Having an application which monitors the radiation emitted from iPhones is something savvy consumers need to have in order to be informed about potentially harmful cell phone radiation. When you ask a salesperson at an Apple Store about the SAR ratings of their iPhones, they look at you like they’ve never heard that question/concern before.
Ironic since Apple likes to see itself as being ‘cutting edge’. Apple is only ‘cutting edge’ when it suits their devilish marketing plans — a stark reminder of Apple’s first product being sold for 666 dollars. Apple needs to be ahead of the curve in supporting their customers who are concerned about possible health hazards from using their products.
It’s a well know fact that the genius behind the iPhone, Steve Jobs himself made it clear he was ” Not Interested” in having an app in the Apple app store which alerted people of over exposure to potentially cancer causing cell phone radiation.
Steve Jobs’ shortcoming understanding cancer, and how to prevent it is obvious with his early demise, also by the way he inadvertently put millions of iPhone users in a position of not having an option of alerting them when maximum safe levels of cancer causing radiation exposure were being reached.
Below is the email exchange between Jobs’ and Tawkon. They sent a courteous email to Jobs in the hopes of gaining approval for distribution of the application through Apple’s App Store, only to receive a characteristically curt response back:
While the reason for the rejection has not been revealed, it is believed to be because Apple is in denial about the credible scientific data backing 1000’s of studies proving the need for iPhone users to have access to the Tawkon App.
According to the developers of the application, the Tawkon iPhone app uses a variety of parameters like distance from cell phone tower, signal strength, weather condition, terrain, antenna proximity from the body, antenna orientation and travel speed to analyze the iPhone’s dynamic SAR (Specific Absorption Rate). It is to be noted that the iPhone app only “predicts” the emitted radiation and may not provide absolute measurements.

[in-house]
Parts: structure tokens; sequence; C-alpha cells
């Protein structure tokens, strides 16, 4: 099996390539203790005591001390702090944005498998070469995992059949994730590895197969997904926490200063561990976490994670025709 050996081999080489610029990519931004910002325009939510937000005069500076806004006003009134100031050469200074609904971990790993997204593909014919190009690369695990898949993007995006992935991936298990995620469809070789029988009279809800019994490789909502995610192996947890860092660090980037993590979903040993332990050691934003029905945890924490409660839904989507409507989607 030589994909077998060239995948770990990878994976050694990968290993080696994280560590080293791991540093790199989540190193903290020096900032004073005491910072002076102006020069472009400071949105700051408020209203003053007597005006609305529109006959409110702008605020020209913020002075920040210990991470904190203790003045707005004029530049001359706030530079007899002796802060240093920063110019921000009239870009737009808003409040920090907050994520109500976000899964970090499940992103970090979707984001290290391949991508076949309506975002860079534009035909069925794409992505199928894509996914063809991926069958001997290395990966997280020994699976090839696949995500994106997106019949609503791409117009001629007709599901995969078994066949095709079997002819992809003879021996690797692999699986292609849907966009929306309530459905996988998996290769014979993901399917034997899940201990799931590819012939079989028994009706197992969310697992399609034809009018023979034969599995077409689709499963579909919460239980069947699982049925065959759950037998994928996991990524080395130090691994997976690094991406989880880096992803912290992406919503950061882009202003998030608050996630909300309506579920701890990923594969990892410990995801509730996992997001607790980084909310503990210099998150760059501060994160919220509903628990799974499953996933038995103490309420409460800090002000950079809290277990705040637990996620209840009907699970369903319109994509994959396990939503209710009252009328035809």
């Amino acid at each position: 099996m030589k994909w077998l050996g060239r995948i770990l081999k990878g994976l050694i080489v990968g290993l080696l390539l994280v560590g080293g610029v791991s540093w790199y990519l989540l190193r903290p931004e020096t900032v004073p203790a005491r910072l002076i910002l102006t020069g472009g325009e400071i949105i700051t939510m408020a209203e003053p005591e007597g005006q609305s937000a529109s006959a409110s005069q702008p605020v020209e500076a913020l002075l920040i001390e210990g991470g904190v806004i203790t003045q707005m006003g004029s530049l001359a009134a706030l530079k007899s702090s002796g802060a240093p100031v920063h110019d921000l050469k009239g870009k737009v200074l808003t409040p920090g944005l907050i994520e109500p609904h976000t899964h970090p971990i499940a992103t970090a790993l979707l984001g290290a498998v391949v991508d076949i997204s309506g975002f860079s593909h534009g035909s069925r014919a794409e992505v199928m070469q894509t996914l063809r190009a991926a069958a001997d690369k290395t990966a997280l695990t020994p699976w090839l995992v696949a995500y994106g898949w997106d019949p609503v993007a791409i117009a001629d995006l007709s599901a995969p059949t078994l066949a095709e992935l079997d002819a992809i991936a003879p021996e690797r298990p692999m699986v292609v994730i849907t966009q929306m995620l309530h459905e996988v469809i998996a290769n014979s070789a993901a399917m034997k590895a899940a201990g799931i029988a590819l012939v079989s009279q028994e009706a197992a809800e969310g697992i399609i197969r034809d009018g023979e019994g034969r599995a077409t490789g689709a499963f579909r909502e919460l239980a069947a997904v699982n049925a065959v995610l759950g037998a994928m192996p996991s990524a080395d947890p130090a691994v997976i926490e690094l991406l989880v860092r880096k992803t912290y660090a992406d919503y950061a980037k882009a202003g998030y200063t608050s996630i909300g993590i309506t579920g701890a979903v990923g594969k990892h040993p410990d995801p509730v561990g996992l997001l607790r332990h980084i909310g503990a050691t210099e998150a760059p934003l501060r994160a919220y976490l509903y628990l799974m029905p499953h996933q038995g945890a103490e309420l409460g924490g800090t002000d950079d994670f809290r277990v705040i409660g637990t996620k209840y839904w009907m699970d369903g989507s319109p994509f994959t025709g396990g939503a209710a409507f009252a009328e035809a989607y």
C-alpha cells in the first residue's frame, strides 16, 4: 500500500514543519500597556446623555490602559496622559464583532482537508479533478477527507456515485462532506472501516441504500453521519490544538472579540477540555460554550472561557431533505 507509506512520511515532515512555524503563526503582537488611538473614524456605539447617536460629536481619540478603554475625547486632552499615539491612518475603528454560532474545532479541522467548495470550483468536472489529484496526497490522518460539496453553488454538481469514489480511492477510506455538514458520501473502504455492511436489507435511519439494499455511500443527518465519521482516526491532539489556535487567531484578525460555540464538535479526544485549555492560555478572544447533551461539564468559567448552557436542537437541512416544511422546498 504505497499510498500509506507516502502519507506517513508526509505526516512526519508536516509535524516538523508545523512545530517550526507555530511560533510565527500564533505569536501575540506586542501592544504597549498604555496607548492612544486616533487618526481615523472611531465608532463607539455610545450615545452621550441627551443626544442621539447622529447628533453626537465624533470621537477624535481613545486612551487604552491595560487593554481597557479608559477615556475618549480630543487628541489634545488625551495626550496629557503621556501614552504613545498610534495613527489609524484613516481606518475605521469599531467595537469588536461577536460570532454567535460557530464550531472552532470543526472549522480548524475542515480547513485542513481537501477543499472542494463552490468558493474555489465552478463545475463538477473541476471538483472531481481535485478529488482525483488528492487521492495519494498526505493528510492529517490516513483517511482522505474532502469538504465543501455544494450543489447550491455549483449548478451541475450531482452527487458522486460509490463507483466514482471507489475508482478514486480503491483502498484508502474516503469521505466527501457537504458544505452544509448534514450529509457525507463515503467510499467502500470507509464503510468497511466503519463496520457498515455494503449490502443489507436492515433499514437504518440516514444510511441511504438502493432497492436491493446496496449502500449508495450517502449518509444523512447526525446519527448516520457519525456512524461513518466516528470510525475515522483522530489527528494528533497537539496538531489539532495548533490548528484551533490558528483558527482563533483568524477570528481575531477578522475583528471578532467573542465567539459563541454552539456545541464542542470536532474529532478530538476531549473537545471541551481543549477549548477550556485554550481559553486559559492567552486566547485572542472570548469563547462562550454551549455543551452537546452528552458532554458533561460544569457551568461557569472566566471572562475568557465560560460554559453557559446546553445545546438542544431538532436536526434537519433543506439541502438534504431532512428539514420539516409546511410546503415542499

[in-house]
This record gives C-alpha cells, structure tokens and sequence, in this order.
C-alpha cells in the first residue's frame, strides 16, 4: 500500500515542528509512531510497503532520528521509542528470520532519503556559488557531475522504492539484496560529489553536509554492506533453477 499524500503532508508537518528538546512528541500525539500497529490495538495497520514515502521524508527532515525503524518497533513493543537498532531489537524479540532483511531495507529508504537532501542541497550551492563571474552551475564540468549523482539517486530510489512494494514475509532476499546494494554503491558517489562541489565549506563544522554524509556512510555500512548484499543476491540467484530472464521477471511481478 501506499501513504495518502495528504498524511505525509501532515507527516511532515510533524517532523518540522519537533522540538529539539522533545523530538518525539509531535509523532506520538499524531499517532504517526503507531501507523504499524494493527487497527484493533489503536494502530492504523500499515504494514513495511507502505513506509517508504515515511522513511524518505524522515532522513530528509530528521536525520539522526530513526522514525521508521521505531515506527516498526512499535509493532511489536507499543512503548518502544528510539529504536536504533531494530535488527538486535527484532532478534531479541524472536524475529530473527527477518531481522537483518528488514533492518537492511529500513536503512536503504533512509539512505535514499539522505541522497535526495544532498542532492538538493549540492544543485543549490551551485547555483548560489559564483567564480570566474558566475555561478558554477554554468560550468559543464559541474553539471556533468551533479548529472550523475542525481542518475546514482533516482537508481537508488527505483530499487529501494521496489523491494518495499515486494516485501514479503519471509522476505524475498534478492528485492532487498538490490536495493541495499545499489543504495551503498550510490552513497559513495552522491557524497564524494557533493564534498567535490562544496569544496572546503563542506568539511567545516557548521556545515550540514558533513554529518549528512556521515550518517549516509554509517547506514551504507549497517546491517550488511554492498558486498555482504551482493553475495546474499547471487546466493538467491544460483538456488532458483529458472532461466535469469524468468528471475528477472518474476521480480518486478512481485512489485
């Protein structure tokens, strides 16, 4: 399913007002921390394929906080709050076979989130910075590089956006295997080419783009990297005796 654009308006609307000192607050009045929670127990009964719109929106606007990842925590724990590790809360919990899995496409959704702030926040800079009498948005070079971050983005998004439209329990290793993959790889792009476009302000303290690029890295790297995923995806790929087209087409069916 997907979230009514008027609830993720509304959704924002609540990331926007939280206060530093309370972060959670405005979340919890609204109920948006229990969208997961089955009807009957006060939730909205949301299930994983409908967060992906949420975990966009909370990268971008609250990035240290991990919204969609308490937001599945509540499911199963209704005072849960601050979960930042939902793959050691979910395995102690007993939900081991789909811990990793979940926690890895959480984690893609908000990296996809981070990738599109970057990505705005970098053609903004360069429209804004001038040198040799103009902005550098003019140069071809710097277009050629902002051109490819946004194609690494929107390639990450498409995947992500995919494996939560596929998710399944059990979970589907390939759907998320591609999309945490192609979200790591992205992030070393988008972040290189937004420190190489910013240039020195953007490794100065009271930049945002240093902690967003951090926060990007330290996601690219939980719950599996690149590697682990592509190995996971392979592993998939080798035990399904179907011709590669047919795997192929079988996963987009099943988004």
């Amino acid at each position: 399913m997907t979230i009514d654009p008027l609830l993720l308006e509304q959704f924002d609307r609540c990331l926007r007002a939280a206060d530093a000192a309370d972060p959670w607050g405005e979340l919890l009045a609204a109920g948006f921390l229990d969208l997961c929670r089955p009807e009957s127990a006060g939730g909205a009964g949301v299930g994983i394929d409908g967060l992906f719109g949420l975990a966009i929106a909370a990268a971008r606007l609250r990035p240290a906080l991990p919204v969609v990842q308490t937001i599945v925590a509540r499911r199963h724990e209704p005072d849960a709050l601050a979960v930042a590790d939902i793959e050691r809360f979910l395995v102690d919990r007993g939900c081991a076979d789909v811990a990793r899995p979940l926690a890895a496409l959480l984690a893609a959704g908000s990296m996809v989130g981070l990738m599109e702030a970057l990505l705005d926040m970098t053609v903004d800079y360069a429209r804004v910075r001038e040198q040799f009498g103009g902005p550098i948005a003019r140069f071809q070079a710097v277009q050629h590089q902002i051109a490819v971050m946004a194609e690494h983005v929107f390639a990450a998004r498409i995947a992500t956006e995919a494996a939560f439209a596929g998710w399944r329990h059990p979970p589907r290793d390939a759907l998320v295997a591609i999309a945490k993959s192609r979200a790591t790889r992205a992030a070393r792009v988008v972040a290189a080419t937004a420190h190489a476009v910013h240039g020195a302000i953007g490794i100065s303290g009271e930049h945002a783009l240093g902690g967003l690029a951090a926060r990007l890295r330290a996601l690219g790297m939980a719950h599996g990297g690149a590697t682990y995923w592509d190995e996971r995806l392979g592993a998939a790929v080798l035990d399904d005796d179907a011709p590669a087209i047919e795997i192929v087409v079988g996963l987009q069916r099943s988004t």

However, it can be highly useful to users who may want to ensure that calls from a particular location are safe in terms of radiation levels. For instance, calls that are made from your basement may cause a higher level of radiation to be emitted compared to calls made from your living room and the iPhone app will thus help you in making a judgement on a safer place and time to make calls from your iPhone.
Lucky for iPhone users they have the best solution for cell phone radiation safety that Apple cant take away from them. RF Safe offers a safe cell phone accessory package for iPhone users that provides unmatched control over cell phone radiation exposure levels.
1) RF Safe Air-tube headset
2) RF Safe Flip Cover Shield
3) Ferrite Wire Shield
Order the RF Safe Pocket or Purse Shield in PINK, and raise $1 for Beast Cancer Awareness
RF Safe Founder, John Coates says, “Parents worried about their children being exposed to cell phone radiation and want to limit radiation exposure – we suggest using an RF safe air-tube headset to protect the brain and a pocket shield to shield the body”.
RF Safe offers the most complete system for using your wireless phone safely is one easy to use package.
This combination of an RF Safe’s Air-Tube Headset, Flip Cover Shield/Pocket Shield and WireGuard make up the Safe Cell Phone Package.
The RF Safe Air-Tube Headset was developed using an air tube to keep potentially harmful radiation away from your head. Where the non-conductive silicone air-tube starts is where the RF radiation drops off creating the distance you need to avoid harmful RF from penetrating directly into your head.
RF Safe Radiation Health Kits For iPhone Smartphones
iPhone (1st generation)
iPhone 3G, iPhone 3GS
The company named Tawkon developed a fantastic health application to measure the amount of RF radiation coming from your iPhone. According to the company the application was praised by Apple executives for its graphically appealing design, use of non-private APIs, and overall functionality.